X. Two charity websites aid us in getting a snapshot of the financial situation. As of the last update on December 10, 2011, donate2charities.ca shows the following for SFM: Revenue = $6,575,217 and Expenditures = $4,329,387, meaning the former exceeds the latter by $2,457,830. Not too bad. Of the total expenditures, nearly $700K (16%) goes to administration and $1,451,354 (34%, greater than rest of expenditure items) is vaguely categorized as "other", which can meaning anything, and 34% is quite a hefty anything. SFM has Liabilities worth $11,074,213. However, Assets far surpass this value, at $39,505,822 of which $35,956,344 (a whopping 91%) is (interestingly) classified as long-term investments. Obviously, a financial expert is being consulted by Scarboro Missions. This isn't a bad thing. SFM is definitely not in the red - always nice to hear about a Catholic organization, except it would be marvellous if SFM would devote its resources to spreading authentic Catholicism instead of peddling that Golden Rule claptrap. The site donate2charities.ca gives a 2-stars-out-of-5 ranking for SFM, which certainly isn't a compliment - in fact, it sucks - and one still wonders where the 1.5 mill in "other expenditures" is going. Let's hope not to martini lunches in Yorkville.

XI. The other charity monitor website is opencharity.ca. Some eyebrow raisers here. SFM receives monetary gifts mainly from parishes, convents, monasteries, "charitable corporations" and three dioceses (Kingston, Hamilton, St. Catharines). The norm. But SFM also gives money to various groups. It's largest gift, a $50,000 donation, goes to Development and Peace (SFM has partnered with D+P since its inception in the 1967). Given that the feds recently slashed D+P funding by a staggering 65%,[7] it wouldn't be unreasonable to posit a flurry of e-mails from D+P HQ to Scarborough, respectfully asking SFM to exceed is $50K gift next time around. SFM also donates to the left wing outfit Citizens for Public Justice. Its ExecDir is Joe Gunn. He's a buddy of Glen "I've-got-the-hots-for-Elizabeth-Johnson" Argan, and so you can read Gunny's regular column at the Western Communist Reporter. SFM also donates to Ploughshares (no surprise) and, intriguingly, to the Canadian Centre for Policy Alternatives and the David Suzuki Foundation. Why a Catholic organization would donate pro-abortion/depopulationist agencies is a mystery to this blogger. Mind you, the amounts are paltry ($165 to CCPA, $50 to DSF). Yet it's the symbolism of donating to these groups which is telling, evidencing there's a few rascals within Scarboro Missions' inner ranks sympathetic to anti-natalist policies (protection of "the workers", "the environment" is camouflage). Note that Cardinal Collins is Director of the SFM board. Given that he's been head honcho in YYZ since 2006, a concern arises as to why His Eminence is letting this happen. Or why SFM's website is permitted to provide supportive links to pro-abortion organizations such as UNICEF, Amnesty International, OXFAM and KAIROS.[8] Just minutiae? Or maybe he missed that board meeting. Anyway, not much information on pro-life activities at the SFM website. Just two mentions of the word "abortion" when a search was performed, and those were merely quotations from external documents/sources.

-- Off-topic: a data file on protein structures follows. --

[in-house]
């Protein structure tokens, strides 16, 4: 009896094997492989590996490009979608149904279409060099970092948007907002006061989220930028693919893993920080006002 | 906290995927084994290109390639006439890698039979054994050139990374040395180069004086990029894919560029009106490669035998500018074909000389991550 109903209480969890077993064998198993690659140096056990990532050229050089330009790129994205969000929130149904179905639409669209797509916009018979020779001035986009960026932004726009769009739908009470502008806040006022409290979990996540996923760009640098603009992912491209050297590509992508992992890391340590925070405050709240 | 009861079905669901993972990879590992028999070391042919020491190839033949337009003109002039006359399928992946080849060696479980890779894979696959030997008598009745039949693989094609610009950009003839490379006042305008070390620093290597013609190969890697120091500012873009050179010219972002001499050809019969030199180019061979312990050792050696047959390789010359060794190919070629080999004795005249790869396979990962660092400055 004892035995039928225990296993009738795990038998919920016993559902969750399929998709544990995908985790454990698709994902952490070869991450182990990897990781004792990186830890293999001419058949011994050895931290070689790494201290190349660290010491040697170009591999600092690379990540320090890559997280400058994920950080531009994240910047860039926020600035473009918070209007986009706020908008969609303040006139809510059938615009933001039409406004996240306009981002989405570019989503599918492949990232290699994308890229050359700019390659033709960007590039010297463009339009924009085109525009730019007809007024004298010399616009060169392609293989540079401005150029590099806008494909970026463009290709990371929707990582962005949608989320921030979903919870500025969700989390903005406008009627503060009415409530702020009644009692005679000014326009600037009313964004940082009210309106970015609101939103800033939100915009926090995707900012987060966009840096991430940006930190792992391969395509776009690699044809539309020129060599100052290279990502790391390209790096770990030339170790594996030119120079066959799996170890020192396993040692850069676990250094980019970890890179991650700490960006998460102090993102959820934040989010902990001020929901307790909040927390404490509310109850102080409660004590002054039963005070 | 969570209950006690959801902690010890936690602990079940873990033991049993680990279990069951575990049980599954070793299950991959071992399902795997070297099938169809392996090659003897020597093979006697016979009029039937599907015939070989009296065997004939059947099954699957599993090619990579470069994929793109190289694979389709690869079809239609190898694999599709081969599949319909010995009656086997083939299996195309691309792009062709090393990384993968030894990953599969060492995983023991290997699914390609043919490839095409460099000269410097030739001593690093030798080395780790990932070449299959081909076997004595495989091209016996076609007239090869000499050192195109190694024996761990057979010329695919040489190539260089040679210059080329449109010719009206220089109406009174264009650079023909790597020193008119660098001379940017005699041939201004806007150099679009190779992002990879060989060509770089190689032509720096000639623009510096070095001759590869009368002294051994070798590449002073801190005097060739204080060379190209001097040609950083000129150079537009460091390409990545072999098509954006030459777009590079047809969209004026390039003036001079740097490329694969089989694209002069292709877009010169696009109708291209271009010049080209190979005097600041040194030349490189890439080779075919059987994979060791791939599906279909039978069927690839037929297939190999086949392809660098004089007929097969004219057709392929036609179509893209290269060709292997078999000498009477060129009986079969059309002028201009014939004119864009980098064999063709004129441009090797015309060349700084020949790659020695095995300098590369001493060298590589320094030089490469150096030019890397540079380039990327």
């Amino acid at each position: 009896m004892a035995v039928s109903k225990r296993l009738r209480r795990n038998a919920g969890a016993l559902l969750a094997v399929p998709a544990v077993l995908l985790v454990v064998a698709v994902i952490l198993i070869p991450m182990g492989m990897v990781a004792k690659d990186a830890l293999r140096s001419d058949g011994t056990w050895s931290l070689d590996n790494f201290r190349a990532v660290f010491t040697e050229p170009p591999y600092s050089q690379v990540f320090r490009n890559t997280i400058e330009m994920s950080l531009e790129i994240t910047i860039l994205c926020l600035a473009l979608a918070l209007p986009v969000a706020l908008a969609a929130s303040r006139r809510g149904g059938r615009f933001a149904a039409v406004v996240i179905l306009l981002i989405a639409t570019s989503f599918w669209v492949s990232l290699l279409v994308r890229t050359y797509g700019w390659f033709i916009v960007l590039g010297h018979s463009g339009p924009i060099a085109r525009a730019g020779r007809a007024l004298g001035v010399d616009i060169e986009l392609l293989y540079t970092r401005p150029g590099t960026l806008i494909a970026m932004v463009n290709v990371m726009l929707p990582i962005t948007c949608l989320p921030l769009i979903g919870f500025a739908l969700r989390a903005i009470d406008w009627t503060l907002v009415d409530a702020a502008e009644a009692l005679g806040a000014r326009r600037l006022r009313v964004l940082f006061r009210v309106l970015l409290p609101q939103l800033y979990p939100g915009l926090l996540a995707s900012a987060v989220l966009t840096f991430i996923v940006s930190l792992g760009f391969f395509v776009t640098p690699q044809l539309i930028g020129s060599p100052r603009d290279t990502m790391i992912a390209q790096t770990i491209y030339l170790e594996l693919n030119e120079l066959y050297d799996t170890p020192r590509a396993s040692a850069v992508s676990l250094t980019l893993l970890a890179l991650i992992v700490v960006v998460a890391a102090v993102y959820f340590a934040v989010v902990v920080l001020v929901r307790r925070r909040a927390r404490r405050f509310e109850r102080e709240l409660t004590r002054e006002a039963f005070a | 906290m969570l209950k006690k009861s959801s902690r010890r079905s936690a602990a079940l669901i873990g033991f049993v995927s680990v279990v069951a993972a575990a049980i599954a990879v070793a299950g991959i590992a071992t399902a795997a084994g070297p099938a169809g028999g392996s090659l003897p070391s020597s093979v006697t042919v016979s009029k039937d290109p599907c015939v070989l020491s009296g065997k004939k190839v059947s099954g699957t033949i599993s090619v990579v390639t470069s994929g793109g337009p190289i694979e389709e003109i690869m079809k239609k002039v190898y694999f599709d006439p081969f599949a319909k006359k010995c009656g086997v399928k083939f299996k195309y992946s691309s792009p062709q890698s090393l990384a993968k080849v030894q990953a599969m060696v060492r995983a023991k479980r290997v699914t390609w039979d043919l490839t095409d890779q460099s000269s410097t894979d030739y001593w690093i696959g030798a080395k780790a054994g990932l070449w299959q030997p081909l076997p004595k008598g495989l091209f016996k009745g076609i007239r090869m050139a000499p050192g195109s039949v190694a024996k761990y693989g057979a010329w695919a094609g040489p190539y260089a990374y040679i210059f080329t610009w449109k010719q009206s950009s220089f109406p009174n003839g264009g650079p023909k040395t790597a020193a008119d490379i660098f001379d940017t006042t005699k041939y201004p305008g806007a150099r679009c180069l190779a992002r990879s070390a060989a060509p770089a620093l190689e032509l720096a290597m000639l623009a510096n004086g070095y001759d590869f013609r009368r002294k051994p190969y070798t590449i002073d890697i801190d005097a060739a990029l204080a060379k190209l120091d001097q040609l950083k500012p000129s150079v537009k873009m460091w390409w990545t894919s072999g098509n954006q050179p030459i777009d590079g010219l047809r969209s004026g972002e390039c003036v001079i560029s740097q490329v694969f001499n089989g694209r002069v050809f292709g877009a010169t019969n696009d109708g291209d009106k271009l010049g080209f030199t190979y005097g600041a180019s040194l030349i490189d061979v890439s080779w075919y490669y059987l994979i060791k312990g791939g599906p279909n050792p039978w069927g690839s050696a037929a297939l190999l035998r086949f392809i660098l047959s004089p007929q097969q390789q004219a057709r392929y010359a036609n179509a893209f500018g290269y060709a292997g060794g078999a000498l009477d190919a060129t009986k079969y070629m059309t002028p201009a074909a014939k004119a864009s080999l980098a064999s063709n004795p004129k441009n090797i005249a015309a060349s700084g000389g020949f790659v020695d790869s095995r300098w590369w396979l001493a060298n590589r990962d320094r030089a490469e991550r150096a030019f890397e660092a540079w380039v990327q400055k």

XII. Now to few of the offices/departments at Scarboro Missions. The Interfaith Office seems like a wonderful place, a joyous place: "At a dramatic pace, more and more regions of the world are becoming environments of multi-culture and multi-faith... The great faiths of the world are now talking to one another in a fashion that is new, challenging and exciting. And Christianity has joined the conversation". It is my understanding that Christianity started the whole ecumenical fest, not joining afterward. And it's preposterous to imply that other religions as such are open to "ecumenical dialogue". Just can't see a conference entitled Ecumenism, Me and You: How to Achieve Non-Judgemental Interfaith Oneness in World Religions taking place in Tehran. Don't see ecumenism originating from Japan. A combinatorial Shinto/Buddhism is the dominant philosophy and, as for ethnicity, 99% of the country's population is Japanese. Not much multiculturalism in the Land of the Rising Sun. If TH2 recalls correctly, the Aztec religion involved human sacrifice, slicing open the chest, ripping out the heart of its many victims so as to appease the gods, afterward disposing bodies, then feeding viscera to animals. Now imagine if World Religions superstar Sr. Joan Chittister[9] hopped in a time machine, travelled back to thirteenth century Mesoamerica, then was transported directly atop the Great Pyramid of Tenochtitlan where the aforesaid sacrifices were in progress. Imagine the astonishment on the faces of the by-standers. Her billowing bouffant, her polyester pantsuit shimmering under the searing sun. "Goodness gracious, what have we here? Is this navy blue bombshell a sacrificial gift from the gods?", said the guy holding a flint knife. What affable ecumenical adage could the Blueberry Muffin have vocalized to extricate herself from that unpleasant circumstance? - "Hey boys, happy Kwanza"?